The Santa Clauses Review: A Surprisingly Good Series That Avoids The Legacy Sequel Curse

When I discovered Disney+ had a sequel miniseries in the works for the "Santa Clause" Christmas movie series, dread stirred deep in my inner being. So far, I did not have much luck with these properties: "Home Sweet Home Alone" was painfully unfunny, while the "Diary Of A Wimpy Kid" 2021 animated reboot was inconsequential and — dare I say? — boring (a fatal flaw in any kids' film). I had come to accept that Disney+ was where the 20th Century Studios franchises went to die. Thankfully (if surprisingly), that does not appear to be the case for "The Santa Clauses" miniseries — at least not based on the two episodes provided for review. 

"The Santa Clauses" is a direct sequel to the beloved "Santa Clause" trilogy. Scott Calvin (Tim Allen), aka Santa Claus, is nearing his 65th birthday, and it's clear the Christmas magic is starting to wane. This leads him and his wife, Carol (Elizabeth Mitchell) — a reluctant Mrs. Claus — to consider hanging up the ol' toy sack and handing the sleigh reins to a successor, freeing them and their grown children a chance to enjoy the "real world." It's a simple premise perfectly in keeping with the original hit film's ethos and works surprisingly well — both for playing to Allen's strength as a comedian, but also for updating the tone, structure, and humor for young audiences in 2022.  

Often, it feels like we're in the age of nostalgia farming, with previously successful IPs constantly getting drudged up for a cash-grab do-over. Yet, despite how popular reboots and legacy sequels have been of late, they've proven difficult to pull off. How many reboots have actually been satisfying?  At best, most attempts feel like fun, if forgettable, dessert after a really satisfying meal.

I think "The Santa Clauses" might be the rare exception.   

A new Santa Clause for Gen-Z (and beyond)

Unlike many legacy sequels (especially of the direct-to-streaming variety), "The Santa Clauses" genuinely feels like it has been updated for the next generation of families. Apart from two flashbacks to the original movie and various references (arguably, necessary for context), the miniseries isn't derivative. Creator Jack Burditt made the smart choice to center the project on Scott entering a new chapter in life, which is both ripe for comedic potential and also a natural progression for the franchise, 28 years after it began.  

I'm not saying "The Santa Clauses" is better, or even as good, as the original. I'm not sure I could even be an objective critic of the 1994 Christmas movie at this point — it was such a huge part of my childhood holidays. When we weren't sipping eggnog and watching "It's a Wonderful Life" on TV, we were watching "The Santa Clause" on VHS (we switched over to the more risqué "National Lampoon's Christmas Vacation" when I was older). I will say though, when viewed objectively and independently on its own merit as a holiday miniseries, "The Santa Clauses" is pretty darn good.

Allen is definitely in his wheelhouse here as Scott, for better or for worse. More than once, I laughed out loud at a line that was only funny because of his delivery. Allen serves as an executive producer, alongside Burditt; Burditt was the showrunner of Allen's sitcom "Last Man Standing," and has been involved in a number of recent comedy hits — from "Modern Family," to "30 Rock," to "Unbreakable Kimmy Schmidt," and even "Frasier" back in the day. Not everything in "The Santa Clauses" landed — the actor lets his sometimes more unsavory political leanings show, and this came through in the writing. The bits poking fun at "wokeism" in particular felt out of place and forced (more like, Kris Cringe-l, amirite?).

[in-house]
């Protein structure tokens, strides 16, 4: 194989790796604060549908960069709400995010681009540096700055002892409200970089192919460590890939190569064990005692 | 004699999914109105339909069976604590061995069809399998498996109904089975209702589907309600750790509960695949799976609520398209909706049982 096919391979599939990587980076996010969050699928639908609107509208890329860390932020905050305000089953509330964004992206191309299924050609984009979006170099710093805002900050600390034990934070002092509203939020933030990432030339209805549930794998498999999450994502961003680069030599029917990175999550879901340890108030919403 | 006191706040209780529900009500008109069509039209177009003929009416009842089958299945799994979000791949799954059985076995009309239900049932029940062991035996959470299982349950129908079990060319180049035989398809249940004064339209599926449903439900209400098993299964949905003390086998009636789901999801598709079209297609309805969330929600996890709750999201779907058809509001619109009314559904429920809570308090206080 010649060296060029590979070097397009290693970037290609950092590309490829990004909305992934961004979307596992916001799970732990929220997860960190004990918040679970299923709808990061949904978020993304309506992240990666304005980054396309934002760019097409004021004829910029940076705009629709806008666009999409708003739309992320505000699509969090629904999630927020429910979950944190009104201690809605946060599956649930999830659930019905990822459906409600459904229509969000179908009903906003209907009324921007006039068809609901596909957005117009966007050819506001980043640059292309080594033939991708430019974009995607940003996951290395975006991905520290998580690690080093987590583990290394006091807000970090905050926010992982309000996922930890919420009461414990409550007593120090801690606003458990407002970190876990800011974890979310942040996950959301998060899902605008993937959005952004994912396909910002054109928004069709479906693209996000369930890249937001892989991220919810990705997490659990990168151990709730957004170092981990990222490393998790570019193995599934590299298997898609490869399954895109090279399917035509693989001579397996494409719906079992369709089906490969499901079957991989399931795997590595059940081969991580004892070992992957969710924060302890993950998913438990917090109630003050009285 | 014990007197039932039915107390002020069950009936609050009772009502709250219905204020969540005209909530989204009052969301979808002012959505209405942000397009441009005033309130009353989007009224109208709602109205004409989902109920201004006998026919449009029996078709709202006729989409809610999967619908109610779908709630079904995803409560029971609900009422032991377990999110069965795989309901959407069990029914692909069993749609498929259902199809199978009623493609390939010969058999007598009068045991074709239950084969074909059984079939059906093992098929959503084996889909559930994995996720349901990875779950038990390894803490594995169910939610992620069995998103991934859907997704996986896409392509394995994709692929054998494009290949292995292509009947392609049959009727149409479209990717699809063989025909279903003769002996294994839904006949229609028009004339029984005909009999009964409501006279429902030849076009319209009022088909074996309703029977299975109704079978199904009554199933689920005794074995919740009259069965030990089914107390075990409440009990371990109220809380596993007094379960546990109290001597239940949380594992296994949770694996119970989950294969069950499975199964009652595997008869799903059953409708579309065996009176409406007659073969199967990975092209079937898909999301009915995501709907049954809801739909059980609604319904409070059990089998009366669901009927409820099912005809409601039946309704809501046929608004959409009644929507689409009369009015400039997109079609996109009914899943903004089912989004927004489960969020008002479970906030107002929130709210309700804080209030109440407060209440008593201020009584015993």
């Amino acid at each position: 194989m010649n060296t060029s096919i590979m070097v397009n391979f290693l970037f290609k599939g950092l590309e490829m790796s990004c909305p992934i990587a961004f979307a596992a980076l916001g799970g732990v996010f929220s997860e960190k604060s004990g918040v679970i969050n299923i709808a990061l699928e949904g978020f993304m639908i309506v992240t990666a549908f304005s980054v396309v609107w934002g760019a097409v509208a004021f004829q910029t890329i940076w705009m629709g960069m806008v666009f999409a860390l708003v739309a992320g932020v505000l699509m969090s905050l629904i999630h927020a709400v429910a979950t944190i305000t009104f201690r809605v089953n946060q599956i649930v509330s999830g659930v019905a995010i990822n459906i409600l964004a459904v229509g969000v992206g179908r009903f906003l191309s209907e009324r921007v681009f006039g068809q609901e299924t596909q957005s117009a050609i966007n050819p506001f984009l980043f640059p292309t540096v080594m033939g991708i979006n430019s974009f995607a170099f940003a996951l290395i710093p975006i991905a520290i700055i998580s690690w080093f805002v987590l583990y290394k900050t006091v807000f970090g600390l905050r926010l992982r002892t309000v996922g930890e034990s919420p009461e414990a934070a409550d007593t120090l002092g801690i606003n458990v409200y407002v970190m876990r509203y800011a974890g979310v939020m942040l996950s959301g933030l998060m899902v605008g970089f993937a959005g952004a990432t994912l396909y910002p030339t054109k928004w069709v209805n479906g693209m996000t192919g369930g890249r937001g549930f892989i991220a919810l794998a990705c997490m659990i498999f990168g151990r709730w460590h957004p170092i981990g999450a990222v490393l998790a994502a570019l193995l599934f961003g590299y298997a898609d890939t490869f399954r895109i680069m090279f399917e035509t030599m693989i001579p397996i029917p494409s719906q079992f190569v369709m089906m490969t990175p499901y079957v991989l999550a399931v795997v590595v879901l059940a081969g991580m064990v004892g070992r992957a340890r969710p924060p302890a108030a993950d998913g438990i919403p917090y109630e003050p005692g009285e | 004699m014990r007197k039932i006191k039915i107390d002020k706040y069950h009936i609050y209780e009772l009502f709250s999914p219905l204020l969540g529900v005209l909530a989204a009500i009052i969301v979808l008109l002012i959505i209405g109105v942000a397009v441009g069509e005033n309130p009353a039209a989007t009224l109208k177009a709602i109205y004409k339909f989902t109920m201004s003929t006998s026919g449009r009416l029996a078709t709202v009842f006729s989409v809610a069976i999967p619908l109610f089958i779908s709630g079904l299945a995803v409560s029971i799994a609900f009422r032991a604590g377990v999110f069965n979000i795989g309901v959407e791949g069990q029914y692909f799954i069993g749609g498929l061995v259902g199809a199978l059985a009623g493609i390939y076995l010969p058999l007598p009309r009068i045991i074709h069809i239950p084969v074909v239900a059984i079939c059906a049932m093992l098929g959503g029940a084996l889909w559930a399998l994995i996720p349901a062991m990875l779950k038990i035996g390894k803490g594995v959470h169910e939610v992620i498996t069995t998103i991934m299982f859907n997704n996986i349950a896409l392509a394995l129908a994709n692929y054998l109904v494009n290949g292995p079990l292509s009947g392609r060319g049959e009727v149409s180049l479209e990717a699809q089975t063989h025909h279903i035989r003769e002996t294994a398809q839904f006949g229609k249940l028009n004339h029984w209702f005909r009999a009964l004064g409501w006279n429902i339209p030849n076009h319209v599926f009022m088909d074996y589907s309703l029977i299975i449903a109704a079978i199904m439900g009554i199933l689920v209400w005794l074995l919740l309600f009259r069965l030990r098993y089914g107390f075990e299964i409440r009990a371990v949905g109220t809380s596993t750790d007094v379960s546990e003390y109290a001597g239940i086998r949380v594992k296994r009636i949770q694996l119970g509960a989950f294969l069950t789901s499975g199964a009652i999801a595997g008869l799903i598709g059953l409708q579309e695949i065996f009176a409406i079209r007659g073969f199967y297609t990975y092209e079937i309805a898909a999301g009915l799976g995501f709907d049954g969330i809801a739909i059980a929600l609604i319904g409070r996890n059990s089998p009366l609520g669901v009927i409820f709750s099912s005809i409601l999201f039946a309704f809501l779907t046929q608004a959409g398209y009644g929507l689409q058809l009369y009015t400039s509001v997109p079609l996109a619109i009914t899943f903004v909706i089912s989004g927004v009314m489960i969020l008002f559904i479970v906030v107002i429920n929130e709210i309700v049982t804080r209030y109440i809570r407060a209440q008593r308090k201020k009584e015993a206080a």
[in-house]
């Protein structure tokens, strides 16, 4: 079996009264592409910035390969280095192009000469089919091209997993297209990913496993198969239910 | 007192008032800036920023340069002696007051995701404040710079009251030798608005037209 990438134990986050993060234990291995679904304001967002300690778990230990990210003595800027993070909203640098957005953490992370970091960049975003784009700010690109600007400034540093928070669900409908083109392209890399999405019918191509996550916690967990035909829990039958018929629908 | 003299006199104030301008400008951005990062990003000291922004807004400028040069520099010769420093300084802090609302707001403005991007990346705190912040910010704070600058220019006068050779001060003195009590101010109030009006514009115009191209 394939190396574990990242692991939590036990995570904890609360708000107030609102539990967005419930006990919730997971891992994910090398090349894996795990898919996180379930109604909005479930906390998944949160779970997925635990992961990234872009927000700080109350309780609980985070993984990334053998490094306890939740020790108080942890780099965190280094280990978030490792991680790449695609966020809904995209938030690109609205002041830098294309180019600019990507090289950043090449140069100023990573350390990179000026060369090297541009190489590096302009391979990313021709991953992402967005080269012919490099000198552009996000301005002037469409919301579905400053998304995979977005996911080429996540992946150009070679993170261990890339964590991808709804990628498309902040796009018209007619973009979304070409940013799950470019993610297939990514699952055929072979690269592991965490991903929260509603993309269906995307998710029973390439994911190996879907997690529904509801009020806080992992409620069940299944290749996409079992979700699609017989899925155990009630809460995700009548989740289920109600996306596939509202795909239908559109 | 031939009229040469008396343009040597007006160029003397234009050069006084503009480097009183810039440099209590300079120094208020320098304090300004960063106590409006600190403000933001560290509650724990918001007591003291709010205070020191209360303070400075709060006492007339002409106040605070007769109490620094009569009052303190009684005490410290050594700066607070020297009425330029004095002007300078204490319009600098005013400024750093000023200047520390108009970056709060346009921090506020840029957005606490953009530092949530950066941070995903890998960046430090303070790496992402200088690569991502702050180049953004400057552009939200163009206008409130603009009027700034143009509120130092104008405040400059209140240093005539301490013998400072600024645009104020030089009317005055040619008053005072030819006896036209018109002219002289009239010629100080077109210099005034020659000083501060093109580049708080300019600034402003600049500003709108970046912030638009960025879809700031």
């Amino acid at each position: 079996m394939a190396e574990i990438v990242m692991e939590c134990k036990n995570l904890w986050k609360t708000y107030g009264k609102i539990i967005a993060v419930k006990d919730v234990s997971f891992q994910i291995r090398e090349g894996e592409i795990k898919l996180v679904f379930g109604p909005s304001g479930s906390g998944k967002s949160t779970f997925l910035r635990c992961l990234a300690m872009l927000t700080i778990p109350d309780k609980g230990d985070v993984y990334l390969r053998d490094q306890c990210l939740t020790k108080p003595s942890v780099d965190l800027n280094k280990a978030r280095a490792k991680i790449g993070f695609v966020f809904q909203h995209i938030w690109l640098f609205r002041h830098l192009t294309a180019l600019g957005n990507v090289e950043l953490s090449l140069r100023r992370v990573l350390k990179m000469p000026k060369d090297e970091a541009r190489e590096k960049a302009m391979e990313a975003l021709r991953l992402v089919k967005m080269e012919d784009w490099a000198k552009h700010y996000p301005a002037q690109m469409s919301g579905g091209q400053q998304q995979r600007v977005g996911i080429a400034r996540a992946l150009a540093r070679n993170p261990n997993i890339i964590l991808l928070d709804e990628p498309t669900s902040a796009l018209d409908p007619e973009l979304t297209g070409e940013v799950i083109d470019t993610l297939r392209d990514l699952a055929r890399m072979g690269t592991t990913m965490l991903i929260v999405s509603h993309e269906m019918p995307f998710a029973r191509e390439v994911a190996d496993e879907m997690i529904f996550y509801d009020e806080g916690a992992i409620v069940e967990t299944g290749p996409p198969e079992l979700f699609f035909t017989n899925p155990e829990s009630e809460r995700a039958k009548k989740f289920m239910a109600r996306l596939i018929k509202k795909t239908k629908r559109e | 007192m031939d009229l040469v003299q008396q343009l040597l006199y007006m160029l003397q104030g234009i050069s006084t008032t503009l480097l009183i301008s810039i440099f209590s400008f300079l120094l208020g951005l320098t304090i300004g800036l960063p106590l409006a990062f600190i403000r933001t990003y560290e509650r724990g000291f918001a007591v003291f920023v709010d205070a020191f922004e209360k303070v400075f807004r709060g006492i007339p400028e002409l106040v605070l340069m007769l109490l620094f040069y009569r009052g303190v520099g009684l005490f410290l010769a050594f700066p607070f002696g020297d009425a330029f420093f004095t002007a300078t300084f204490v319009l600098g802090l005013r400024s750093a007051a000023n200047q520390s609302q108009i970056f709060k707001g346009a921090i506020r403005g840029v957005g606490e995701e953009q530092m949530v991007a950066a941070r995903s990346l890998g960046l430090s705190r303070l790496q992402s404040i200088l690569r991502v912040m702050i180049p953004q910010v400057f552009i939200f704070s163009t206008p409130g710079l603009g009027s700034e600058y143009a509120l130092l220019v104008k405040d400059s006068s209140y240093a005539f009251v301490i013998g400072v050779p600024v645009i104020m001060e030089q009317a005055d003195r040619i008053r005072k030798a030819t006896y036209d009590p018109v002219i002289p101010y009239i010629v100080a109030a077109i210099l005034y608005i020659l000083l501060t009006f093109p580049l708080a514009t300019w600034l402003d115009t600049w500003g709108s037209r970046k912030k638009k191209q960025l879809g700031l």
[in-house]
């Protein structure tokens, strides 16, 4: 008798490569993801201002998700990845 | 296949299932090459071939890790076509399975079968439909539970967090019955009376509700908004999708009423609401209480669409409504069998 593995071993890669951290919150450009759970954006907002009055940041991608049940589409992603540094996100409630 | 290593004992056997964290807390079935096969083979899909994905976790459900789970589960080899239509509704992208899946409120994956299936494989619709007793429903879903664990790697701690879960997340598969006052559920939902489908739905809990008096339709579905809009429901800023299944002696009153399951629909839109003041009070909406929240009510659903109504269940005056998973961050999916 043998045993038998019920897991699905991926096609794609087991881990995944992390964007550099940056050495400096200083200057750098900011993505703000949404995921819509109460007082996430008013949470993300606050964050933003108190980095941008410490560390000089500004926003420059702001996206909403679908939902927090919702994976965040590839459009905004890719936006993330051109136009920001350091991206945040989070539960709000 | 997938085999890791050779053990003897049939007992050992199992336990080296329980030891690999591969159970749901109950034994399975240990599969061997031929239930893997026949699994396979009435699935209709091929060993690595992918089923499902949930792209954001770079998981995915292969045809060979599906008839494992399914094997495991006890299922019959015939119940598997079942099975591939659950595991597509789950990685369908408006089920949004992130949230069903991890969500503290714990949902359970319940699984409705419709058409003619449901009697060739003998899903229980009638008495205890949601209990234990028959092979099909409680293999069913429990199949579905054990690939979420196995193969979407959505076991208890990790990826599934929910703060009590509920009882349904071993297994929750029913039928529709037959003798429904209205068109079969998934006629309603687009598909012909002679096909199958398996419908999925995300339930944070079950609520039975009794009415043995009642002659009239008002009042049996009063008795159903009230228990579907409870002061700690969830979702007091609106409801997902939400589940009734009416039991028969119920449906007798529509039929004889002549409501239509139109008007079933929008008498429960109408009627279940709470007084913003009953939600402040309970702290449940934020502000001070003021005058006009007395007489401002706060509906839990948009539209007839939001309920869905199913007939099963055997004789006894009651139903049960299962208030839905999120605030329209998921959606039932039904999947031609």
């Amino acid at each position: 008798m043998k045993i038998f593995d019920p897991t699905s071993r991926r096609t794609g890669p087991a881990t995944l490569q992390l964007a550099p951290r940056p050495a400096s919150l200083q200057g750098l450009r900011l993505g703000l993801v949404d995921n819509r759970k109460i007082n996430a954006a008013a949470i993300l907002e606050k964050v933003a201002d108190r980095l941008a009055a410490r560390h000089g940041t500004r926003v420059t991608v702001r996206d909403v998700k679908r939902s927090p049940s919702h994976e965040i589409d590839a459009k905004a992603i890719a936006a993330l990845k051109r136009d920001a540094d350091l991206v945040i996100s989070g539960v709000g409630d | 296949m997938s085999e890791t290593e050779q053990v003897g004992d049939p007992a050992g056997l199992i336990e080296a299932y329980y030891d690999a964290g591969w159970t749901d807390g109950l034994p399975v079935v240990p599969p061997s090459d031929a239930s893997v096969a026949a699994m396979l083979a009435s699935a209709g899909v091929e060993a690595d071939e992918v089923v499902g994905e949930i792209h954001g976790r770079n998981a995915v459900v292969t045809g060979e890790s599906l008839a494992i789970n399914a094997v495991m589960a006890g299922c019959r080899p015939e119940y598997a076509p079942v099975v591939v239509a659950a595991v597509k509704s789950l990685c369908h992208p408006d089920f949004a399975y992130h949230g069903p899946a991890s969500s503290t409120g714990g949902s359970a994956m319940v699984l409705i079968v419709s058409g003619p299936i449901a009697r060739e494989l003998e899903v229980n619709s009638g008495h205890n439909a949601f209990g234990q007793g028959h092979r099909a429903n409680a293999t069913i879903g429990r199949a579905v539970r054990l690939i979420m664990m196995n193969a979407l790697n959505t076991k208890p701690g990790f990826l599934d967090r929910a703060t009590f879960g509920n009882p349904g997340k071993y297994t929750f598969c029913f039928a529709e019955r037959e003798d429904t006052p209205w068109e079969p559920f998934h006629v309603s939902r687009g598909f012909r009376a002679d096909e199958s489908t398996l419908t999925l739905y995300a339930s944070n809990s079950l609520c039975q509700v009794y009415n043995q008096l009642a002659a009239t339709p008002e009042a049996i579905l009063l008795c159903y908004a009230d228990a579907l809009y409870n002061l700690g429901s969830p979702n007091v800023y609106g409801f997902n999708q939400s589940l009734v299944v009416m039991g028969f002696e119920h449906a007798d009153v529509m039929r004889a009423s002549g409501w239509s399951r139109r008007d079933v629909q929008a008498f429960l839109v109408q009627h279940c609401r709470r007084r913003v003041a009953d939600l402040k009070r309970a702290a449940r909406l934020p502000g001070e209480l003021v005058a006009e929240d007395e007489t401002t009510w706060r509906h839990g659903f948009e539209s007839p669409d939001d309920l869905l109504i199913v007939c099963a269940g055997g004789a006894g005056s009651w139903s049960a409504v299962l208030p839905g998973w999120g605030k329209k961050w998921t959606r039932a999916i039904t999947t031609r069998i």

Not a one man show

Thankfully, the majority of the comedy in "The Santa Clauses" is less "Last Man Standing" and more "Unbreakable Kimmy Schmidt." No doubt this is thanks to a diverse writing staff and cast. Episode 2 was written by Katy Colloton & Katie O'Brien (known for penning the series "Teachers"), and for me, this second outing had the bigger laughs. It helps that supporting characters like Noel (Devin Bright) and Edie (Isabella Bennett) bring a lot of energy into their scenes. 

Allen isn't the only seasoned funnyman on screen: Kal Penn plays Simon Choksi, a tech guru who seems destined to follow in Scott's footsteps (no spoilers here — I'm only guessing). The first two episodes are focused on Santa Claus and the North Pole, so Penn's screen time is limited; however, I do have two observations. One, Penn's chemistry with Rupali Redd (who plays his daughter, Grace), is very sweet. Two, he has one of the funniest fop-sweat scenes in recent memory. If the subsequent episodes feature more Kal Penn awkward antics, I am here for it. 

Watching "The Santa Clauses," I definitely felt affection for the original film — but more so, I felt the urge to watch the series with my kids. I have two young children, and they really do believe in the "magic" of Christmas. And it's not just about gifts for them; pre-Covid, we brought my eldest to meet the local mall Santa every year. It was always the same man, and he was every bit as sweet and gentle as "the real deal." Those are treasured memories.

The kiddos lost a lot during the pandemic. We've had to cancel family plans two years in a row now, and the "magic" of the season gets diminished among talks of vaccines and rapid tests. In that regard, "The Santa Clauses" feels like the miniseries we need right now — in parts, sharp yet sentimental, funny yet sincere. It's an age-appropriate holiday miniseries that has something for every member of the family. 

And I'm looking forward to sharing it with them. 

"The Santa Clauses" premieres Wednesday, November 16, 2022, on Disney+.